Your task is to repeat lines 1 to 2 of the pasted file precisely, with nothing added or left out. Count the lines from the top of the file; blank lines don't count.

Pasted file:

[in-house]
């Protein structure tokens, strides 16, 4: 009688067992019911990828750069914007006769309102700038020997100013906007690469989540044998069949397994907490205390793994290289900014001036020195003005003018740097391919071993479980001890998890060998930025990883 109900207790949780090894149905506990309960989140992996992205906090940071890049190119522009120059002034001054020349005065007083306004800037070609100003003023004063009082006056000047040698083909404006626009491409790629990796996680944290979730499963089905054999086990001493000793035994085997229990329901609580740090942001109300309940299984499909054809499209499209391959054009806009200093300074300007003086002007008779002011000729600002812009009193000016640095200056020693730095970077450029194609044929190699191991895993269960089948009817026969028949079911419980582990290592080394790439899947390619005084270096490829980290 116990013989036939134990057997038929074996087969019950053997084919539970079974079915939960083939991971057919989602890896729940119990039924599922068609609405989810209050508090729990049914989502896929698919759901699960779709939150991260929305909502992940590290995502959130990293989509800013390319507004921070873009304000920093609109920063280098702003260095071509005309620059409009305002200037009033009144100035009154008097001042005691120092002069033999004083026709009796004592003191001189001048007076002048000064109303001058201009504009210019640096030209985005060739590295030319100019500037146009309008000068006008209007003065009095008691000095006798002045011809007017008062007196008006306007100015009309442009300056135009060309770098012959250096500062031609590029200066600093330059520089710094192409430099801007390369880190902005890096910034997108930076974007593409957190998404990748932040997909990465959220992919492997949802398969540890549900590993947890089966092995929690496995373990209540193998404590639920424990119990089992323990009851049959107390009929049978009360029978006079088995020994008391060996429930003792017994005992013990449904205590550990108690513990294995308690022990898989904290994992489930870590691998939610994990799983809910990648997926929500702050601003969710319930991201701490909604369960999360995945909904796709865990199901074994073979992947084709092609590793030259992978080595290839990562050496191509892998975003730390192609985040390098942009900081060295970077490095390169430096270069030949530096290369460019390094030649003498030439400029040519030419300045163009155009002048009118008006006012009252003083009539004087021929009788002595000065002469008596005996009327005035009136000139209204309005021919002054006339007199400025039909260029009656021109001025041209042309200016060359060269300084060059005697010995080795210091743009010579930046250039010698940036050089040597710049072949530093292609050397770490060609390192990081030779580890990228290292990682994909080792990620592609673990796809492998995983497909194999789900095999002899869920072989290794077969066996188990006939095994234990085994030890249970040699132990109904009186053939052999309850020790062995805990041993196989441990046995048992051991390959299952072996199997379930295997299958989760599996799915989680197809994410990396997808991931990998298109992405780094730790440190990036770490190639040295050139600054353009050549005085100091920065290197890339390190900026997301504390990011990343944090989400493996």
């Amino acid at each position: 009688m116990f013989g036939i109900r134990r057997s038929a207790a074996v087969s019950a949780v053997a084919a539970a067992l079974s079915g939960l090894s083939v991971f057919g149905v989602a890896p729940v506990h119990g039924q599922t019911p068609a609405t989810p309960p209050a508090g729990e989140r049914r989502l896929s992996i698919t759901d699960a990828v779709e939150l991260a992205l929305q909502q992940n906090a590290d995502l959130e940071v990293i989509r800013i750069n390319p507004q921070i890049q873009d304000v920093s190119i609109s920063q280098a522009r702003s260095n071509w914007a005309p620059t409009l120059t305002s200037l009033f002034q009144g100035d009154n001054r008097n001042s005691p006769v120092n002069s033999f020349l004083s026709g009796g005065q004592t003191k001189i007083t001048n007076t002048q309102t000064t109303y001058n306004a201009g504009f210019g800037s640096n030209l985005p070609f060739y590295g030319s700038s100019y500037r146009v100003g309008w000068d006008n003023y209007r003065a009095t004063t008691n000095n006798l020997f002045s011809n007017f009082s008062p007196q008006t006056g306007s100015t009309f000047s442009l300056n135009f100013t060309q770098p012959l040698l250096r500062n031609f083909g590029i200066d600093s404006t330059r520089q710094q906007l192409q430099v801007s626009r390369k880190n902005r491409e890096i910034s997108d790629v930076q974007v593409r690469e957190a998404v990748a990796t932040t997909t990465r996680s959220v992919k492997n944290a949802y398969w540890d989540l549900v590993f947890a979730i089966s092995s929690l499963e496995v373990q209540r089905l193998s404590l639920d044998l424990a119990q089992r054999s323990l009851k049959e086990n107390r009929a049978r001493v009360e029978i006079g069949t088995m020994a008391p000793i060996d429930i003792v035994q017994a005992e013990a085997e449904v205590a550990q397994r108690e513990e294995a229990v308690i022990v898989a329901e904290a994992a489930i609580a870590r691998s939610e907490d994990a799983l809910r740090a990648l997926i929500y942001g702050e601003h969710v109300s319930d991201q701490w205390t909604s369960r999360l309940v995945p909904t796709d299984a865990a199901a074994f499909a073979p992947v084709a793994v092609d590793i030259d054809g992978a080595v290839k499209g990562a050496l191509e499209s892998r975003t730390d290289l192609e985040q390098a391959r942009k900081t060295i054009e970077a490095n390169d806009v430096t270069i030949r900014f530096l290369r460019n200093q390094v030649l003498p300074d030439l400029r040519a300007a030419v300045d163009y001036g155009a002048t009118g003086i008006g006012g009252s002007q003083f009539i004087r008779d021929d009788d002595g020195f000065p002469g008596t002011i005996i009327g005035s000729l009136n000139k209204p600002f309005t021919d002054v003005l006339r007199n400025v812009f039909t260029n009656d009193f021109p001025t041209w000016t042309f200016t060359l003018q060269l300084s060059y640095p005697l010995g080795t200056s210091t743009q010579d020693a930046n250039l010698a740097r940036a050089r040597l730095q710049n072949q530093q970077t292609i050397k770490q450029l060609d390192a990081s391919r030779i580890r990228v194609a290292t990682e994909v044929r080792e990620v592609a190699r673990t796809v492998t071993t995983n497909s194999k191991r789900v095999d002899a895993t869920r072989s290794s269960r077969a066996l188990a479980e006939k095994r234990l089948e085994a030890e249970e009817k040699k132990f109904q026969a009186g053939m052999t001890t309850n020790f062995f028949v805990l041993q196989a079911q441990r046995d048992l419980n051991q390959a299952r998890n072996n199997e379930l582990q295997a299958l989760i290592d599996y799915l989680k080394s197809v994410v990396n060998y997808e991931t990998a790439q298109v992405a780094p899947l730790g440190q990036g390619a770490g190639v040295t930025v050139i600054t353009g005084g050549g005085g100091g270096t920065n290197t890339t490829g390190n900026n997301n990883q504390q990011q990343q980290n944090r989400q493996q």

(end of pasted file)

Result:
[in-house]
């Protein structure tokens, strides 16, 4: 009688067992019911990828750069914007006769309102700038020997100013906007690469989540044998069949397994907490205390793994290289900014001036020195003005003018740097391919071993479980001890998890060998930025990883 109900207790949780090894149905506990309960989140992996992205906090940071890049190119522009120059002034001054020349005065007083306004800037070609100003003023004063009082006056000047040698083909404006626009491409790629990796996680944290979730499963089905054999086990001493000793035994085997229990329901609580740090942001109300309940299984499909054809499209499209391959054009806009200093300074300007003086002007008779002011000729600002812009009193000016640095200056020693730095970077450029194609044929190699191991895993269960089948009817026969028949079911419980582990290592080394790439899947390619005084270096490829980290 116990013989036939134990057997038929074996087969019950053997084919539970079974079915939960083939991971057919989602890896729940119990039924599922068609609405989810209050508090729990049914989502896929698919759901699960779709939150991260929305909502992940590290995502959130990293989509800013390319507004921070873009304000920093609109920063280098702003260095071509005309620059409009305002200037009033009144100035009154008097001042005691120092002069033999004083026709009796004592003191001189001048007076002048000064109303001058201009504009210019640096030209985005060739590295030319100019500037146009309008000068006008209007003065009095008691000095006798002045011809007017008062007196008006306007100015009309442009300056135009060309770098012959250096500062031609590029200066600093330059520089710094192409430099801007390369880190902005890096910034997108930076974007593409957190998404990748932040997909990465959220992919492997949802398969540890549900590993947890089966092995929690496995373990209540193998404590639920424990119990089992323990009851049959107390009929049978009360029978006079088995020994008391060996429930003792017994005992013990449904205590550990108690513990294995308690022990898989904290994992489930870590691998939610994990799983809910990648997926929500702050601003969710319930991201701490909604369960999360995945909904796709865990199901074994073979992947084709092609590793030259992978080595290839990562050496191509892998975003730390192609985040390098942009900081060295970077490095390169430096270069030949530096290369460019390094030649003498030439400029040519030419300045163009155009002048009118008006006012009252003083009539004087021929009788002595000065002469008596005996009327005035009136000139209204309005021919002054006339007199400025039909260029009656021109001025041209042309200016060359060269300084060059005697010995080795210091743009010579930046250039010698940036050089040597710049072949530093292609050397770490060609390192990081030779580890990228290292990682994909080792990620592609673990796809492998995983497909194999789900095999002899869920072989290794077969066996188990006939095994234990085994030890249970040699132990109904009186053939052999309850020790062995805990041993196989441990046995048992051991390959299952072996199997379930295997299958989760599996799915989680197809994410990396997808991931990998298109992405780094730790440190990036770490190639040295050139600054353009050549005085100091920065290197890339390190900026997301504390990011990343944090989400493996």